In July of 2015, the West Virginia University Extension Service spearheaded a university-wide effort that rushed to the aid of Harpers Ferry, a town of 300 that had its booming tourism industry threatened by a catastrophic fire.
WVU President E. Gordon Gee worked closely with the WVU Extension Service Dean, Steve Bonanno, to react with the full force of the University. The resulting efforts helped the town’s business owners make plans to reconstruct their buildings and improve upon their businesses.
Recently, the rebuilding initiative garnered national attention by finishing as the runner-up for the National Association for Community Development Extension Professionals’ national “Excellence in Teamwork” award while winning the same award in the Northeast region.
According to Kelly Nix, WVU Extension Service’s community leadership development specialist, the recognition from the association confirms the project embodies the spirit of what a land-grant institution can do for the residents of its state.
“It’s amazing to see the power of collaboration and the extent of what the University as a whole can offer one community,” said Nix. “This was really the first time that we’ve worked at this level to pull all the pieces together, and it gives us a powerful framework to build from to assist other communities around West Virginia.”
In addition to WVU Extension faculty and staff, faculty from the Benjamin M. Statler College of Engineering and Mineral Resources, the Davis College of Agriculture, Natural Resources and Design and College of Law all contributed their expertise to continue to help the town.
One of those people is Katherine Garvey, director of the Land Use Law Clinic at the WVU College of Law.
“Faculty and staff from WVU have been working closely with community leaders on long term development projects such as addressing dilapidated buildings and fostering entrepreneurship,” she said. “Responding to the fire in Harpers Ferry with these same professionals was a natural extension of the good work being done outside of Morgantown.”
One of the first teams to arrive on site were engineers Hota GangaRao and P.V. Vijay from the Statler College’s Department of Civil and Environmental Engineering. According to GangaRao, they were able to determine that damage to the structural members was minimal and the historic portions of the structures under fire could be restored to original load capacity at nominal cost.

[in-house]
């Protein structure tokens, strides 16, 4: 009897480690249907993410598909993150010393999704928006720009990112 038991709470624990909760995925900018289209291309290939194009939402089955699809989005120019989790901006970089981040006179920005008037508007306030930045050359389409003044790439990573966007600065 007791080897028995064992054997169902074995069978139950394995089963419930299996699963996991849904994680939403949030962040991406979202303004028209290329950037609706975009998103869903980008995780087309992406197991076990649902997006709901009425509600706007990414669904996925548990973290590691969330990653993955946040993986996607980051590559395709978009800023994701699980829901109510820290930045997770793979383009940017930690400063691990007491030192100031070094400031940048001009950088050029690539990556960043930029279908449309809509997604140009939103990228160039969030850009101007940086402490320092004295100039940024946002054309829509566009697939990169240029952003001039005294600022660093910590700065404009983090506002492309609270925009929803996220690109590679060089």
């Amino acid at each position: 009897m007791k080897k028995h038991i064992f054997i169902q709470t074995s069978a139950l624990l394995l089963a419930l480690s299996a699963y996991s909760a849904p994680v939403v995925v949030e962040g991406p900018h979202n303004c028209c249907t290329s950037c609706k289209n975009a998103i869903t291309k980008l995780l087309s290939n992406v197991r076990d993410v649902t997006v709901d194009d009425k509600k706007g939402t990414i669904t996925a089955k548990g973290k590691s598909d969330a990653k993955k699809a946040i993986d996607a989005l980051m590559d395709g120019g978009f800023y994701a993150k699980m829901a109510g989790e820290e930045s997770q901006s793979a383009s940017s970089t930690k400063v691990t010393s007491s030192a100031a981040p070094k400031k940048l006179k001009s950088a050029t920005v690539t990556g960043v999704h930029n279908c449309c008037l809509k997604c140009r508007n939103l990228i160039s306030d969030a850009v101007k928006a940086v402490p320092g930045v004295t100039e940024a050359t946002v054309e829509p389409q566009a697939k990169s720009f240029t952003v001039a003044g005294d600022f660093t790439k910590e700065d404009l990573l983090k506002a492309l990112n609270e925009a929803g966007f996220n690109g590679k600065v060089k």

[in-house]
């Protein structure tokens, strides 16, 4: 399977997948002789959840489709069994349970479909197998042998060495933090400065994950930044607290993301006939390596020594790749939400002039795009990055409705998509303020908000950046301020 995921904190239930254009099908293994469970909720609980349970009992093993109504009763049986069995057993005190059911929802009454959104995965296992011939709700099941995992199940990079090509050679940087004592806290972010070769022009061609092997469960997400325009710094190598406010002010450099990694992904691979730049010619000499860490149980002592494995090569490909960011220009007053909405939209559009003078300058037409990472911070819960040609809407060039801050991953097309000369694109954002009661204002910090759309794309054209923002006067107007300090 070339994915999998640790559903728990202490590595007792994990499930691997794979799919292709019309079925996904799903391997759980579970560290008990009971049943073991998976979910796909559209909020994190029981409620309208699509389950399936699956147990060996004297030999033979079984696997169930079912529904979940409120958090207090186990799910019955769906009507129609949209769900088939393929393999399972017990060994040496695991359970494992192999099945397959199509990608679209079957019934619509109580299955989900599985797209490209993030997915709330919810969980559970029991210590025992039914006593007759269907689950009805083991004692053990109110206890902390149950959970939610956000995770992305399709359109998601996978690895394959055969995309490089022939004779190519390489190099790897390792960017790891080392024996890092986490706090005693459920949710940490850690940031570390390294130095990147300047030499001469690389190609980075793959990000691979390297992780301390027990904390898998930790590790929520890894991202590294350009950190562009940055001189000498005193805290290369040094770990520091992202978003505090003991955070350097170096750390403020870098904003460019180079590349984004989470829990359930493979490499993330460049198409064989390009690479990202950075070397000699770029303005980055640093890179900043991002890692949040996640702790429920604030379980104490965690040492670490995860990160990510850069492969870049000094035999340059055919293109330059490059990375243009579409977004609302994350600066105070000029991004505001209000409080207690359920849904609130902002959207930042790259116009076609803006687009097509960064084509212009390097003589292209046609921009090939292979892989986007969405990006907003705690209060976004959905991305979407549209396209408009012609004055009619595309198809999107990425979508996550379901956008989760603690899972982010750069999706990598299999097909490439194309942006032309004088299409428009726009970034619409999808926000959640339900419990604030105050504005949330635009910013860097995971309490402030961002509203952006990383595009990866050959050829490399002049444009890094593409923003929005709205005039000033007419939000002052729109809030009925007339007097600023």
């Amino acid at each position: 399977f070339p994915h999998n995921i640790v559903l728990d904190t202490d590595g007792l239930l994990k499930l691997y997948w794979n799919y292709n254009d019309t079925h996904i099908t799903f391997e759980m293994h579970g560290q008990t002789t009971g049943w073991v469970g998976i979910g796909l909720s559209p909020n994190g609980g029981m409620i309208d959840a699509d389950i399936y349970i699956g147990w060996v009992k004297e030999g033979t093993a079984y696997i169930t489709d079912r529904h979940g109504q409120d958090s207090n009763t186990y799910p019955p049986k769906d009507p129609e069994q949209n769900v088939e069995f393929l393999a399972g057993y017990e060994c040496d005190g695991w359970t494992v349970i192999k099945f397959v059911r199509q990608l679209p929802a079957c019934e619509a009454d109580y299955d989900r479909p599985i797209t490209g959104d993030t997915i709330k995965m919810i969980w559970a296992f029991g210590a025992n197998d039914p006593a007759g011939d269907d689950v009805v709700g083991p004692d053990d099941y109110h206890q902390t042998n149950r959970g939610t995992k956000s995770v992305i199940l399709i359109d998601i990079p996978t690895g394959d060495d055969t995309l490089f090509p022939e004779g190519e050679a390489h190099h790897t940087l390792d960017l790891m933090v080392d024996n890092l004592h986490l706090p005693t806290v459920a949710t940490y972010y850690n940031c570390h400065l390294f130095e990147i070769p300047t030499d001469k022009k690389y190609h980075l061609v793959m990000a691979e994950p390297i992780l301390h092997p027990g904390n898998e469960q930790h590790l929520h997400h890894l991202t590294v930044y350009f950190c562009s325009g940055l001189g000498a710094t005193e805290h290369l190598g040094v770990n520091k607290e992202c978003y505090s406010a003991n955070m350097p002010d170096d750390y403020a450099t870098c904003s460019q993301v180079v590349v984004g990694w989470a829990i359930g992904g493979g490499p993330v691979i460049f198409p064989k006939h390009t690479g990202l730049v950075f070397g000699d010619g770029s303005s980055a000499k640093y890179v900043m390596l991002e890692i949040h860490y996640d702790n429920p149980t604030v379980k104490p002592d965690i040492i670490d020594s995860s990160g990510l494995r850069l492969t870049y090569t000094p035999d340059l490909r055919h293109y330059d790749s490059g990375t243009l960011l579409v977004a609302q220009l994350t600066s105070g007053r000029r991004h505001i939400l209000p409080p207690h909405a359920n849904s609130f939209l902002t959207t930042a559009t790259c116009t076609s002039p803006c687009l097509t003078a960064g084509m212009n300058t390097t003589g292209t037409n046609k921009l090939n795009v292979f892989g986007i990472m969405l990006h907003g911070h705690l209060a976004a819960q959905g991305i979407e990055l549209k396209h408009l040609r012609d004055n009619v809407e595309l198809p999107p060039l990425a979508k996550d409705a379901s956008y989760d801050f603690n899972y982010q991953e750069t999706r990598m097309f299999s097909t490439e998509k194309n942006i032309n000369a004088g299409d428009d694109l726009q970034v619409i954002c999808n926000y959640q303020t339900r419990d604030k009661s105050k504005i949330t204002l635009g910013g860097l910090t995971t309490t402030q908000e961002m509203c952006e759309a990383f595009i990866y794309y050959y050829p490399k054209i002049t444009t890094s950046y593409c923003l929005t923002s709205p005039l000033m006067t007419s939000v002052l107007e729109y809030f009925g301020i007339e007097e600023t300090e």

The next step in the process was a community meeting that took place in September. After the meeting, a plan was developed and work began.
Charlie Yuill, associate professor and chair of the landscape architecture program, jumped at the chance to support the community during the rebuilding process.
“This was a great opportunity to help one of West Virginia’s most historic and visited communities,” he said.
With the help of aerial photos taken by an unmanned, computer-guided aircraft, Yuill developed an intricate concept plan for repairing fire-damaged outdoor areas and enhancing the streetscape of Harpers Ferry’s main thoroughfare, High Street. The plan served as the basis for a planning grant the city submitted to the West Virginia Department of Transportation. The grant request is currently under review by WVDOT.
Major components of the plan include sidewalk improvements to enhance appearance and special needs accessibility; replacement of failing concrete curbing with period stone curbing; replacement of non-period fencing with period wrought iron; improved storm-water management systems; and the development of new crosswalks to reduce vehicle and pedestrian conflicts.
While the work continues, Nix said that reacting to a tragedy is only the first step in a process where the collective strength of the University can truly be showcased.
“One of the most important lessons learned is that we have to build upon the strongly reactive model and create a proactive one,” she said. “The biggest lesson here is that we’re greater than the sum of our parts, and we have to strive to make our knowledge, our services and our programs more accessible to West Virginians who could benefit from our united help.”
Nix added that by building off the momentum from this project and the partnerships formed, WVU can continue to improve communities across the state by better equipping and connecting with those living in them.
The WVU Extension Service provides educational opportunities to local communities through offices in all 55 West Virginia counties. WVU Extension Service’s programs are accomplished in partnership with individuals, families, businesses, civic groups and governmental organizations statewide and throughout the nation.
To learn more about WVU Extension programs, visit www.ext.wvu.edu, or contact your local office of the WVU Extension Service.
CONTACT: Zane Lacko, WVU Extension Service
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